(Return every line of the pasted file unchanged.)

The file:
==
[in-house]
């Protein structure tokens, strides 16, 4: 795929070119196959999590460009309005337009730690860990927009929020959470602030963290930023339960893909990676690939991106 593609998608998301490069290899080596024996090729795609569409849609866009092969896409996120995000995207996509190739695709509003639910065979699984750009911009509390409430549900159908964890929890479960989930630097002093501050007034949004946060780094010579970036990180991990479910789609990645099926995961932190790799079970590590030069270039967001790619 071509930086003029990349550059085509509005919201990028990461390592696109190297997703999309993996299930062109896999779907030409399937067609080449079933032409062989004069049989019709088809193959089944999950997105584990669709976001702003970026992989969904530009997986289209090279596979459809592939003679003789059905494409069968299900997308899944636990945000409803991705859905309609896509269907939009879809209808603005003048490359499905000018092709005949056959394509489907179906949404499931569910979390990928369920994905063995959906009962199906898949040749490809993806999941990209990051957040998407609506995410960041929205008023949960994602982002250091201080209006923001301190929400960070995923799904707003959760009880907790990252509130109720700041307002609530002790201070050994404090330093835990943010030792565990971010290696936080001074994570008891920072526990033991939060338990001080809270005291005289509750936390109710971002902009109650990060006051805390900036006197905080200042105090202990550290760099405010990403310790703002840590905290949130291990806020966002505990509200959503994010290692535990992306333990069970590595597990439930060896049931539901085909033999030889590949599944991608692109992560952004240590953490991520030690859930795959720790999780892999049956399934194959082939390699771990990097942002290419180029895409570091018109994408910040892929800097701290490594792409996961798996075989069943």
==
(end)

[in-house]
């Protein structure tokens, strides 16, 4: 795929070119196959999590460009309005337009730690860990927009929020959470602030963290930023339960893909990676690939991106 593609998608998301490069290899080596024996090729795609569409849609866009092969896409996120995000995207996509190739695709509003639910065979699984750009911009509390409430549900159908964890929890479960989930630097002093501050007034949004946060780094010579970036990180991990479910789609990645099926995961932190790799079970590590030069270039967001790619 071509930086003029990349550059085509509005919201990028990461390592696109190297997703999309993996299930062109896999779907030409399937067609080449079933032409062989004069049989019709088809193959089944999950997105584990669709976001702003970026992989969904530009997986289209090279596979459809592939003679003789059905494409069968299900997308899944636990945000409803991705859905309609896509269907939009879809209808603005003048490359499905000018092709005949056959394509489907179906949404499931569910979390990928369920994905063995959906009962199906898949040749490809993806999941990209990051957040998407609506995410960041929205008023949960994602982002250091201080209006923001301190929400960070995923799904707003959760009880907790990252509130109720700041307002609530002790201070050994404090330093835990943010030792565990971010290696936080001074994570008891920072526990033991939060338990001080809270005291005289509750936390109710971002902009109650990060006051805390900036006197905080200042105090202990550290760099405010990403310790703002840590905290949130291990806020966002505990509200959503994010290692535990992306333990069970590595597990439930060896049931539901085909033999030889590949599944991608692109992560952004240590953490991520030690859930795959720790999780892999049956399934194959082939390699771990990097942002290419180029895409570091018109994408910040892929800097701290490594792409996961798996075989069943």